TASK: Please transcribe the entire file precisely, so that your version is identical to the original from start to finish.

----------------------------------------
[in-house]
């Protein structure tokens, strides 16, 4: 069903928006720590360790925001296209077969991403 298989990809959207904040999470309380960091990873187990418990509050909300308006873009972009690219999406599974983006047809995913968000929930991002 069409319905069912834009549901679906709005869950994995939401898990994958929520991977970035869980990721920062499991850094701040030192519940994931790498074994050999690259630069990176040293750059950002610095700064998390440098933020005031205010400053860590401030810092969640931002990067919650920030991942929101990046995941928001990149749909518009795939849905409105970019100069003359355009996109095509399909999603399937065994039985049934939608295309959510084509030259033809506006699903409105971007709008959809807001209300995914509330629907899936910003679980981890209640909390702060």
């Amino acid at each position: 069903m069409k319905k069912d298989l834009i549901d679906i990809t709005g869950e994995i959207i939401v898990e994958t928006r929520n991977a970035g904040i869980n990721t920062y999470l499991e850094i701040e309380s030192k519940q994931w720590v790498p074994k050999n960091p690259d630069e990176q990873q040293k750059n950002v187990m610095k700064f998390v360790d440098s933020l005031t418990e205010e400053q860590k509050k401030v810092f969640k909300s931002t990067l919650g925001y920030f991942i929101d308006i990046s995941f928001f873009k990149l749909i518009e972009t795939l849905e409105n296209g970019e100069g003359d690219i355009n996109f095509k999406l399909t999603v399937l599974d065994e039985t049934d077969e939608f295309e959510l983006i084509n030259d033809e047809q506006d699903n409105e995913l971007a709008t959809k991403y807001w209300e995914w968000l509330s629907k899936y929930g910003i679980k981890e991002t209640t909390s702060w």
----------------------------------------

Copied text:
[in-house]
């Protein structure tokens, strides 16, 4: 069903928006720590360790925001296209077969991403 298989990809959207904040999470309380960091990873187990418990509050909300308006873009972009690219999406599974983006047809995913968000929930991002 069409319905069912834009549901679906709005869950994995939401898990994958929520991977970035869980990721920062499991850094701040030192519940994931790498074994050999690259630069990176040293750059950002610095700064998390440098933020005031205010400053860590401030810092969640931002990067919650920030991942929101990046995941928001990149749909518009795939849905409105970019100069003359355009996109095509399909999603399937065994039985049934939608295309959510084509030259033809506006699903409105971007709008959809807001209300995914509330629907899936910003679980981890209640909390702060």
């Amino acid at each position: 069903m069409k319905k069912d298989l834009i549901d679906i990809t709005g869950e994995i959207i939401v898990e994958t928006r929520n991977a970035g904040i869980n990721t920062y999470l499991e850094i701040e309380s030192k519940q994931w720590v790498p074994k050999n960091p690259d630069e990176q990873q040293k750059n950002v187990m610095k700064f998390v360790d440098s933020l005031t418990e205010e400053q860590k509050k401030v810092f969640k909300s931002t990067l919650g925001y920030f991942i929101d308006i990046s995941f928001f873009k990149l749909i518009e972009t795939l849905e409105n296209g970019e100069g003359d690219i355009n996109f095509k999406l399909t999603v399937l599974d065994e039985t049934d077969e939608f295309e959510l983006i084509n030259d033809e047809q506006d699903n409105e995913l971007a709008t959809k991403y807001w209300e995914w968000l509330s629907k899936y929930g910003i679980k981890e991002t209640t909390s702060w």